The dewormer was of pepto bismol consistency, only white, and each syringe was capped with blue plastic, to keep it from leaking. The plastic cap was stuck. I thought that I would put the tiniest bit of pressure on the end of the syringe to pop it off. The result: Dewormer dripping from the bottom of my kitchen cabinets. Then, me, frantically trying to collect it, so that I could give it to the boys.

8 ) Do not underestimate a pregnant/nursing mother’s ability to get around.

While pregnant, Chester Iva was too big to be believed. Since giving birth, she looks too emaciated to be believed. Chester Iva, in both states, seemed/s like she should not be able to move quickly. But, if she spots Emma or Mr. Knightley or Chester Edisto near her pups, she will level her huge ears and charge towards them, like a bull. They scatter like bowling pins. Needless to say, E&K&E leave Iva’s pups alone, and Scott and I are more careful about assuring her when other dogs are around.

9) You may know the difference between male/female, but don’t assume that you can tell the difference with newborn pups.

I was sure that I would be able to pick up pups on the day they were born and sort them, male or female. I sat down, with a pencil and a sheet of paper, and started inspecting and recording. When I looked at my completed list, I was reminded of those times in grade school when I would throw in a different letter in “ABCD” choice questions for good measure, when it seemed time to see one.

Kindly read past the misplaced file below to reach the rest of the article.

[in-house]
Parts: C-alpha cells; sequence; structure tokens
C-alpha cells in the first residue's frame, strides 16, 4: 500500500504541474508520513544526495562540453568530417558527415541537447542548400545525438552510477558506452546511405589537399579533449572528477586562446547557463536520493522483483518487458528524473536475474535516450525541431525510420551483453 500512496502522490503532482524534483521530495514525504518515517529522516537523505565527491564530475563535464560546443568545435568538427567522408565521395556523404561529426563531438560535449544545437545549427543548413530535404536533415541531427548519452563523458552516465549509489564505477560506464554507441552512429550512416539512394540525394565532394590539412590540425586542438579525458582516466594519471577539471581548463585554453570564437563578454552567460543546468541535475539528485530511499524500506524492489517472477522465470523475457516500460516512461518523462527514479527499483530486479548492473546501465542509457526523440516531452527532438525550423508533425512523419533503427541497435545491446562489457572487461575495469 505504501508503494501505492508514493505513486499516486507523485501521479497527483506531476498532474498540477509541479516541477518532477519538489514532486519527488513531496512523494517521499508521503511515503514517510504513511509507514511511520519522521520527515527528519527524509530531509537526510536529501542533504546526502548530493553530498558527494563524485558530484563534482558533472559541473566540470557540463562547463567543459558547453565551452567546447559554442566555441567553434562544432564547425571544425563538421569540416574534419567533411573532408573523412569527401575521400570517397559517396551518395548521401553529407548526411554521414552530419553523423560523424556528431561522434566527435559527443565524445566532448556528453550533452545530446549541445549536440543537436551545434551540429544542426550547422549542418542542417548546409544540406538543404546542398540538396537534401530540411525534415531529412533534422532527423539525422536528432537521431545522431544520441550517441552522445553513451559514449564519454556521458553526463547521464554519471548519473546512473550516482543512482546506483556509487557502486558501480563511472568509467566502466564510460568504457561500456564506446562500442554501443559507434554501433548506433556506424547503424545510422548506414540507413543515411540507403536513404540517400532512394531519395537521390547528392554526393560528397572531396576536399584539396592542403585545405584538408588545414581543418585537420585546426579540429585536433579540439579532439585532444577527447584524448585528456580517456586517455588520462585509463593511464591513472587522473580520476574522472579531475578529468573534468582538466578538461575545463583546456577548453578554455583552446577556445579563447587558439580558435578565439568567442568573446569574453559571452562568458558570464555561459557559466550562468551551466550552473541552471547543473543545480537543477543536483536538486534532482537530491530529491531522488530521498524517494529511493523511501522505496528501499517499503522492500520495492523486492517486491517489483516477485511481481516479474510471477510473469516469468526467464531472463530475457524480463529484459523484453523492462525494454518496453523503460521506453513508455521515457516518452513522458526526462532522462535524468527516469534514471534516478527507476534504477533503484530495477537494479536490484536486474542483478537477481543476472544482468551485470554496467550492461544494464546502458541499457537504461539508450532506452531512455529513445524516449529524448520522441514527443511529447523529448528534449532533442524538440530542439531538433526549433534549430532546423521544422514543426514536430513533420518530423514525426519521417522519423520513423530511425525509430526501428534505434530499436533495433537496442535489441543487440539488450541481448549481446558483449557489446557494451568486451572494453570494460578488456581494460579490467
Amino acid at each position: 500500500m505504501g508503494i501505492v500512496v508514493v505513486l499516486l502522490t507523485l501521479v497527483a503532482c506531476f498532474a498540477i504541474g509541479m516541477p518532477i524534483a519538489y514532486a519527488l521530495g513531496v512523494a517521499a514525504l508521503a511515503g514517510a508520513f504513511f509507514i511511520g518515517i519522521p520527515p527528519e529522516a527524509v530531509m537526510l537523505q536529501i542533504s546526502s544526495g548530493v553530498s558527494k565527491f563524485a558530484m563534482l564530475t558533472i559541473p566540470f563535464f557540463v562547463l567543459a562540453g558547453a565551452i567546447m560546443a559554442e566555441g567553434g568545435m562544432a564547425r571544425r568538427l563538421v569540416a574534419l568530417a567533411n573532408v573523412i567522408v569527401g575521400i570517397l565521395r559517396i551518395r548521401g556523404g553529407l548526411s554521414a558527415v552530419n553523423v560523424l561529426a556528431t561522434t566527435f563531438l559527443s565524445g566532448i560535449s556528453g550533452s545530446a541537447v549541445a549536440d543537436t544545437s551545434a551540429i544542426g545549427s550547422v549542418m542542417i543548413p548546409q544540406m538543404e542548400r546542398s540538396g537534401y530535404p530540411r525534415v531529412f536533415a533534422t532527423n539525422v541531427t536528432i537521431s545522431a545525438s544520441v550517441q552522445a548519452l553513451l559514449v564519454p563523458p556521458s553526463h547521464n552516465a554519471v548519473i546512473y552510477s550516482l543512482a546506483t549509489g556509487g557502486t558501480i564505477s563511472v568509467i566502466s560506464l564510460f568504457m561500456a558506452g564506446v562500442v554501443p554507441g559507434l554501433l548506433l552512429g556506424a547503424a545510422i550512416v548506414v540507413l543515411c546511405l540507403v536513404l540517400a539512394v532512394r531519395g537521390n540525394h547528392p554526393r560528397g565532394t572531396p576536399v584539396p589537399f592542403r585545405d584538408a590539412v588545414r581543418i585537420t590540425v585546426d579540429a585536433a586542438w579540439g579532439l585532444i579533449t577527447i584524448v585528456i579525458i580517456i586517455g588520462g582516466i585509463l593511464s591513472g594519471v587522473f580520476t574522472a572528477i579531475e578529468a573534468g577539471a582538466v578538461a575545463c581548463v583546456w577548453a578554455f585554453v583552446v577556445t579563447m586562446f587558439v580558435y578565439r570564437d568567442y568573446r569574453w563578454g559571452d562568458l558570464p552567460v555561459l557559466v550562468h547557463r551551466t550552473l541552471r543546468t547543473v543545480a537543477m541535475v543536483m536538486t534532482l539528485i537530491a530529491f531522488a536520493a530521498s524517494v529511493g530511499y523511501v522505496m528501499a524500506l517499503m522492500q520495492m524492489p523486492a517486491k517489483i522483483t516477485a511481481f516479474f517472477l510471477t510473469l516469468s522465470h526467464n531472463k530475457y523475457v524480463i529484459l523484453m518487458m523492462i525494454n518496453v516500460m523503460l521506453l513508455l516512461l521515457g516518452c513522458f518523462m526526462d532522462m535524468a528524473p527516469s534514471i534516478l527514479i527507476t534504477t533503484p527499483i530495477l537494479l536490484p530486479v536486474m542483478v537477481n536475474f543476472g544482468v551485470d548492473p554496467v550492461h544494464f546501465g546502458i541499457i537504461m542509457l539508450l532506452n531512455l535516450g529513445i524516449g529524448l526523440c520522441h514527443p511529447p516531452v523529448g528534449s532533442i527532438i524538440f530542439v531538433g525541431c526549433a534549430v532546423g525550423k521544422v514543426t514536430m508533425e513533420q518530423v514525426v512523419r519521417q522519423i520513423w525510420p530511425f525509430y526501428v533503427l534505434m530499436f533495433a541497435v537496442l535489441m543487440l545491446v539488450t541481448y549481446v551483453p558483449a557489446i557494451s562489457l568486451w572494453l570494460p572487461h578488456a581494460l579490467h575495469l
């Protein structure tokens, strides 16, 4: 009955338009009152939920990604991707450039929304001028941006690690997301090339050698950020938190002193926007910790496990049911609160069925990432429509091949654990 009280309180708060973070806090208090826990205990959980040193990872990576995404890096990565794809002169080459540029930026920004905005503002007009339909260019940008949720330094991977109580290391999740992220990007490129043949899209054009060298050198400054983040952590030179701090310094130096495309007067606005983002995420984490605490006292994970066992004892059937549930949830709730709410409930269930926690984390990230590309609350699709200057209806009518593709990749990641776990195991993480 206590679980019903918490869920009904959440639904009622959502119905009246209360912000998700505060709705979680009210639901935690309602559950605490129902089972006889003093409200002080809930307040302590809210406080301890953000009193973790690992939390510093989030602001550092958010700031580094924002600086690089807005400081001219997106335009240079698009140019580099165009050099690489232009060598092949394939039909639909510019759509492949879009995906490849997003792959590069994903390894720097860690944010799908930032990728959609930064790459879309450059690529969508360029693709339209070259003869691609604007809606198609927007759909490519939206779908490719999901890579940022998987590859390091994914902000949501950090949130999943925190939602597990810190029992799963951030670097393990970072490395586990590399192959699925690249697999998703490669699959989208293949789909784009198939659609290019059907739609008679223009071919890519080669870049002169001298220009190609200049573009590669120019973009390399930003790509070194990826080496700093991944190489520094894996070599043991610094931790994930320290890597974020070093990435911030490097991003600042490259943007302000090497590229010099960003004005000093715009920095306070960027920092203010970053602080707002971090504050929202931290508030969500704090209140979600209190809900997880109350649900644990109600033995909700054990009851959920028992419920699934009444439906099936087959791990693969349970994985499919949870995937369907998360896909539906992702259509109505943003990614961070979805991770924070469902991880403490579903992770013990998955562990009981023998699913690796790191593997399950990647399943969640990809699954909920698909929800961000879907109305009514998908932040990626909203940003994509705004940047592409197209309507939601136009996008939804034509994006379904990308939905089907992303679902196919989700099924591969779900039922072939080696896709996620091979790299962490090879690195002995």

So, I had to educate myself, Hermione Granger style, before I understood the secret to sexing puppies (i.e. boy part is right below the umbilical cord; girl part is between the legs).

Also, puppies are squirmy. But I’ve already written about that mishap:

10) Remember: Sometimes rescue commitments fall through.

After Chester Iva’s pups were born, I got an email from the rescuer in Philadelphia who was planning to take them all a week or two after the birth. She was no longer able to do so. PANIC. I was terrified to tell Scott. This had the potential to be more than a “mishap.” It would be a genuine crisis.

I didn’t tell Scott until I had emailed several rescue organizations, hoping to find another one willing to help. I tried to take a nap that day, but I kept waking up because of strange dreams/nightmares. In one, I secured a rescue, only to discover that Chester Iva had turned into a cat and all of her pups into kittens.

“I’m sorry,” the person who had committed to rescue said. “We’re a dog rescue, not a cat one.”

“But they were dogs this morning,” I wailed, before waking up.

Thankfully, there’s something else to remember; namely, that the world is full of good people. Special thanks to Jen at Save-A-Litter Pregnant Dog Rescue in Logansville, GA. Her organization will be taking Iva and her thirteen. She will find them forever homes and has secured a wonderful foster home for them until that happens.

I’ll be writing a special post for them when the time comes, but until then, look up Save-A-Litter Pregnant Dog Rescue on facebook and give them a big thumbs up, on Iva’s (and Jefferson’s, Kline’s, Lydia’s, Marion’s, New Ellenton’s, Oates’s, Patrick’s, Quinby’s, Ruby’s, Sumter’s, Taylor’s, Ulmer’s, and William’s) behalf.